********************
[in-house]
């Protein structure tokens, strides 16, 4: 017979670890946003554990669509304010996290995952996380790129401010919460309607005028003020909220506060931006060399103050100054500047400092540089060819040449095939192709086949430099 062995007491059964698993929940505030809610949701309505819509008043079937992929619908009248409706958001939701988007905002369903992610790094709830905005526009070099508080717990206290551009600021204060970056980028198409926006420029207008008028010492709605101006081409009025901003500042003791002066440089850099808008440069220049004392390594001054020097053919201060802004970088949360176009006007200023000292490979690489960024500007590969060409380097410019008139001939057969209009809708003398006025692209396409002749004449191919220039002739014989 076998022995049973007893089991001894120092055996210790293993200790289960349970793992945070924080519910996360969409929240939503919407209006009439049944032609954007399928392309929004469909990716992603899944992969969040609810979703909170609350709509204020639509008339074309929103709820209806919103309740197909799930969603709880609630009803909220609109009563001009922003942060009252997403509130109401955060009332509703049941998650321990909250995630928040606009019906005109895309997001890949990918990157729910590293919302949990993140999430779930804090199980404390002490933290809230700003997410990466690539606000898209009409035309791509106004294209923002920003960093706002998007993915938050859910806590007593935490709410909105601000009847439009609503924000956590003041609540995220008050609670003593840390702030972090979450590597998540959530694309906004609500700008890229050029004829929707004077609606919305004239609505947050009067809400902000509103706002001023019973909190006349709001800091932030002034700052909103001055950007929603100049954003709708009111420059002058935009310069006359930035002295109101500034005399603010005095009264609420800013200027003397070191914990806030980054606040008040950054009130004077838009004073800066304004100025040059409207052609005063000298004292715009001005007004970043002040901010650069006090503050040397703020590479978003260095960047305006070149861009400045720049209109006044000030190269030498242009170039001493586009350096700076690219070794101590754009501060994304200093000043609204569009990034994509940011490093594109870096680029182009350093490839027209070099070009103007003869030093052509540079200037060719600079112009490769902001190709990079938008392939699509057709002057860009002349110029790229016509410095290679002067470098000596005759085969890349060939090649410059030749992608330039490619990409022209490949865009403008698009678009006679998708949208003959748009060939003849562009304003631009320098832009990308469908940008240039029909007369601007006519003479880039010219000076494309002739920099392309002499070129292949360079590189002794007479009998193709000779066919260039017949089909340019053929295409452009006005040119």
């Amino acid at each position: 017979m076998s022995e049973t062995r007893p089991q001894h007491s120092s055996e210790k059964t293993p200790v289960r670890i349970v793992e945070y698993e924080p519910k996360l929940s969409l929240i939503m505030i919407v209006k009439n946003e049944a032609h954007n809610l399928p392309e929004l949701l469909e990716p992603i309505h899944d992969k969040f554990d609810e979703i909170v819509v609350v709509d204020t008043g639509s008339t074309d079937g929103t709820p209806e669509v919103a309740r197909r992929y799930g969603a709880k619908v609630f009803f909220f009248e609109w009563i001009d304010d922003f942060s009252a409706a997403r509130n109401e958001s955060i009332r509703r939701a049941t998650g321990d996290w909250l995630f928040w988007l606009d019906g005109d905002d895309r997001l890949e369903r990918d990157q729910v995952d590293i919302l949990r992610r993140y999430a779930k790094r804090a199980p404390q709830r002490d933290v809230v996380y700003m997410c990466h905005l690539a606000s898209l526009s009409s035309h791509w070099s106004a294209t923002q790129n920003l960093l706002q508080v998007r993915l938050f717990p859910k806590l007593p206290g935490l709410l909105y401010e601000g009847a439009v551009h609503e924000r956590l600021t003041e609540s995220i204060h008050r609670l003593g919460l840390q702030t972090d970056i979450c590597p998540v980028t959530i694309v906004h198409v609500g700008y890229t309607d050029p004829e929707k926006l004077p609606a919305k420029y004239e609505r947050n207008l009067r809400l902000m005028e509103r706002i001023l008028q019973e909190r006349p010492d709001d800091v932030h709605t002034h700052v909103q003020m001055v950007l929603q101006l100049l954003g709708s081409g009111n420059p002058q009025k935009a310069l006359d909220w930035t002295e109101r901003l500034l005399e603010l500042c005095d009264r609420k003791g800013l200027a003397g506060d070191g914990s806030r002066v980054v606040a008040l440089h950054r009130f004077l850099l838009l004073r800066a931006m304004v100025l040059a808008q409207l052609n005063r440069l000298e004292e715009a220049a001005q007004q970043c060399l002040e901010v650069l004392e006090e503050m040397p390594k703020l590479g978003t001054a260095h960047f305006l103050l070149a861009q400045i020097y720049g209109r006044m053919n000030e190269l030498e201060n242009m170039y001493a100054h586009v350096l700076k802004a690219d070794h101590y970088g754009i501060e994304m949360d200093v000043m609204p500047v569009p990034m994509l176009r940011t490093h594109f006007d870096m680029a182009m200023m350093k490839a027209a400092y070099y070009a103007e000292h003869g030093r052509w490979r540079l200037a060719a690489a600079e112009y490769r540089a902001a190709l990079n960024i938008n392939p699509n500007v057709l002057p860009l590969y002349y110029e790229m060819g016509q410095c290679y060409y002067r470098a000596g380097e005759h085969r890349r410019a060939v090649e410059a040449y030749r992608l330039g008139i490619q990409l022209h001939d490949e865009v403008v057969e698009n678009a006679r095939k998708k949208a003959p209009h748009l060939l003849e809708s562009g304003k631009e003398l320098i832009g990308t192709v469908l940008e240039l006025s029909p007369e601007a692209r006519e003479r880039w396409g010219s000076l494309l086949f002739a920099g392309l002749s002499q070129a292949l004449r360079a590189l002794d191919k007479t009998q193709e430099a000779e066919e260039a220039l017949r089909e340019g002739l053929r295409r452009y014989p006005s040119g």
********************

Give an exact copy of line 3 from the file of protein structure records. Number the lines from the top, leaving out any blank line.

């Amino acid at each position: 017979m076998s022995e049973t062995r007893p089991q001894h007491s120092s055996e210790k059964t293993p200790v289960r670890i349970v793992e945070y698993e924080p519910k996360l929940s969409l929240i939503m505030i919407v209006k009439n946003e049944a032609h954007n809610l399928p392309e929004l949701l469909e990716p992603i309505h899944d992969k969040f554990d609810e979703i909170v819509v609350v709509d204020t008043g639509s008339t074309d079937g929103t709820p209806e669509v919103a309740r197909r992929y799930g969603a709880k619908v609630f009803f909220f009248e609109w009563i001009d304010d922003f942060s009252a409706a997403r509130n109401e958001s955060i009332r509703r939701a049941t998650g321990d996290w909250l995630f928040w988007l606009d019906g005109d905002d895309r997001l890949e369903r990918d990157q729910v995952d590293i919302l949990r992610r993140y999430a779930k790094r804090a199980p404390q709830r002490d933290v809230v996380y700003m997410c990466h905005l690539a606000s898209l526009s009409s035309h791509w070099s106004a294209t923002q790129n920003l960093l706002q508080v998007r993915l938050f717990p859910k806590l007593p206290g935490l709410l909105y401010e601000g009847a439009v551009h609503e924000r956590l600021t003041e609540s995220i204060h008050r609670l003593g919460l840390q702030t972090d970056i979450c590597p998540v980028t959530i694309v906004h198409v609500g700008y890229t309607d050029p004829e929707k926006l004077p609606a919305k420029y004239e609505r947050n207008l009067r809400l902000m005028e509103r706002i001023l008028q019973e909190r006349p010492d709001d800091v932030h709605t002034h700052v909103q003020m001055v950007l929603q101006l100049l954003g709708s081409g009111n420059p002058q009025k935009a310069l006359d909220w930035t002295e109101r901003l500034l005399e603010l500042c005095d009264r609420k003791g800013l200027a003397g506060d070191g914990s806030r002066v980054v606040a008040l440089h950054r009130f004077l850099l838009l004073r800066a931006m304004v100025l040059a808008q409207l052609n005063r440069l000298e004292e715009a220049a001005q007004q970043c060399l002040e901010v650069l004392e006090e503050m040397p390594k703020l590479g978003t001054a260095h960047f305006l103050l070149a861009q400045i020097y720049g209109r006044m053919n000030e190269l030498e201060n242009m170039y001493a100054h586009v350096l700076k802004a690219d070794h101590y970088g754009i501060e994304m949360d200093v000043m609204p500047v569009p990034m994509l176009r940011t490093h594109f006007d870096m680029a182009m200023m350093k490839a027209a400092y070099y070009a103007e000292h003869g030093r052509w490979r540079l200037a060719a690489a600079e112009y490769r540089a902001a190709l990079n960024i938008n392939p699509n500007v057709l002057p860009l590969y002349y110029e790229m060819g016509q410095c290679y060409y002067r470098a000596g380097e005759h085969r890349r410019a060939v090649e410059a040449y030749r992608l330039g008139i490619q990409l022209h001939d490949e865009v403008v057969e698009n678009a006679r095939k998708k949208a003959p209009h748009l060939l003849e809708s562009g304003k631009e003398l320098i832009g990308t192709v469908l940008e240039l006025s029909p007369e601007a692209r006519e003479r880039w396409g010219s000076l494309l086949f002739a920099g392309l002749s002499q070129a292949l004449r360079a590189l002794d191919k007479t009998q193709e430099a000779e066919e260039a220039l017949r089909e340019g002739l053929r295409r452009y014989p006005s040119g």